ts a stunning testament to the persevering strength of geeks everywhere that They Might Be Giants are still around after 20 years of recording and touring. After flirting briefly with the MTV spotlight, the band spiraled not down, like so many other 80s relics that clashed with the heft of grunge, but sideways a path that led them to even greater (but shockingly atypical) success.
The core members of the band, John Linnell and John Flansburgh, met in high school in Lincoln, Massachusetts, but didnt form the band until moving to New York in 1981. The two performed original material with accordion, guitar, and drum machine, and gained a considerably following in the post-punk/art-rock/new-wave scene.
Their first album, released in 1986, made an impact on the then-vital college radio scene, and brought their quirky drum-machine-accordion-guitar-pop to the masses. Following in the same vein was Lincoln, an album beloved by their cult following for its surreal lyrics, bizarre imagery, and hidden twists (Morse code, anyone?). TMBG peaked in popularity in 1990 with Flood. The album was essentially a glossier version of Lincoln, but this gloss grabbed the attention of MTV viewers, radio listeners, and even the writers of Steven Spielbergs Animaniacs, who created an animated video for Istanbul (Not Constantinople) arguably the bands biggest hit. Flood went gold, and the band continued touring and recording to hold on to success, but the music scene had shifted quickly from post-new-wave eclecticism to angst soaked grunge, and TMBG got lost in the shuffle.
For the Apollo 18 tour they recruited a live drummer and bassist for the first time (members of the rhythm section would cycle constantly in the following years). After touring with a full band, TMBG recorded John Henry, their first with the expanded lineup. Sporting a more rock-n-roll sound, some saw the album as an attempt to break in to commercial radio, but the band called it a natural progression. By this time, TMBG had amassed a considerable following of rabid (and vocal) fans. The rise of the internet gave them a forum, and (presumably) gave the band much needed insight to the fans desires.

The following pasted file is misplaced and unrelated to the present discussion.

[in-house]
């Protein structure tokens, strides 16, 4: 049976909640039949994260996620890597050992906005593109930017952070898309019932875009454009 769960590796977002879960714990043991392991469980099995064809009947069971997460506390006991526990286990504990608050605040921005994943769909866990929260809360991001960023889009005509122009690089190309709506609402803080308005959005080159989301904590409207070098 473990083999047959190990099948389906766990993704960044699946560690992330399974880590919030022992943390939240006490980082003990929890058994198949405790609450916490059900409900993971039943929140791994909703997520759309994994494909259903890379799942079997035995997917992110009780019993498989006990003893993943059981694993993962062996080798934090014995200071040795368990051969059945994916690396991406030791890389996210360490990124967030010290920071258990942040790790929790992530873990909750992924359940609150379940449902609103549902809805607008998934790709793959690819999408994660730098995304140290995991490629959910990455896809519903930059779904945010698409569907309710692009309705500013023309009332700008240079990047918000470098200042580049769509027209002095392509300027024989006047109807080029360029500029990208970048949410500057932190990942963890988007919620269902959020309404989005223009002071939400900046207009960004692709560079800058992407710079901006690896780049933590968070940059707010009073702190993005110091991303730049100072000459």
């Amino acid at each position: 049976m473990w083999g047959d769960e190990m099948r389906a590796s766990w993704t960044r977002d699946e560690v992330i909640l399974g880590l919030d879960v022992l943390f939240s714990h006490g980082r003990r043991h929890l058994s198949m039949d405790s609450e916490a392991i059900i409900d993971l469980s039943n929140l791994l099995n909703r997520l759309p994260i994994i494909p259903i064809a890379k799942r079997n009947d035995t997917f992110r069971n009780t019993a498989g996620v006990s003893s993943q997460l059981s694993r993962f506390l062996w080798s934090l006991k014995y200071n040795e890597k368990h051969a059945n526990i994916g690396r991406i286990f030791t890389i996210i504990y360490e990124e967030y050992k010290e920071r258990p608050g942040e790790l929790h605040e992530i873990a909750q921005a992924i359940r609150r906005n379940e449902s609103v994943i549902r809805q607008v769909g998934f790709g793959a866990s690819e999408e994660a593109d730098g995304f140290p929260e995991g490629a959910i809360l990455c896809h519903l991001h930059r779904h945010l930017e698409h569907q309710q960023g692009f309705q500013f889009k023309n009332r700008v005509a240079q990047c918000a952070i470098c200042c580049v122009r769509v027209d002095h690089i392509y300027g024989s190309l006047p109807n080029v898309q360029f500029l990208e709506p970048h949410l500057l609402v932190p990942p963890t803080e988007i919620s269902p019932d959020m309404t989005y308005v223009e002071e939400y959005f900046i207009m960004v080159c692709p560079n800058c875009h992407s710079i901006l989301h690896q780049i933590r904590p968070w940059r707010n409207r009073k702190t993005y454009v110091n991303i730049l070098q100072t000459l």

Perhaps due to John Henrys poor showing on the charts, or perhaps due to fan feedback (or perhaps due to a desire to relive their wasted youth) or perhaps just cause it felt right, 1996s Factory Showroom was a return to the goofy old days an album that, while recorded with the full band, retains all the hyperactive energy and giddy eclecticism of their first two albums.
The album also marked an odd milestone for the band, as the following five years would bring no new material, but many projects, including a live album, an internet-only release, and steady work as the award-winning soundtrackers for Foxs Malcolm In The Middle.
After being dropped from Elektra after Factory Showroom, the group scrambled for a label, but eventually returned to Bar/None for their duo of 2002 releases. Mink Car followed in the vein of their last proper studio album, but was largely ignored by the press (or, in some cases, panned). No! came several months later, to a bit of actual acclaim the album is the spiritual heir to their early work, containing the most unabashedly goofy material theyve created in 15 years, and showcasing some of their strongest songwriting yet (which shines through, despite the childrens album ruse.)
Unfortunately, their new material (and new unconventional popularity) still fails to equal the brilliance of their first few records. That said, theyre still an entertaining live act, and every new record is a pleasant diversion.
Current members: John Flansburgh (vocals, guitar) and John Linnell (vocals, keyboards)
Location: New York
Style: Pop, Rock, New Wave, Indie
Labels Appeared On: Bar/None, Elektra, and Self-Released
They Might Be Giants (1986)
John Henry (1994)
Factory Showroom (1996)
Mink Car (2001)
Starting Point: Flood (1990)
Essential: Lincoln (1989)
By: Evan Chakroff
Published on: 2003-09-01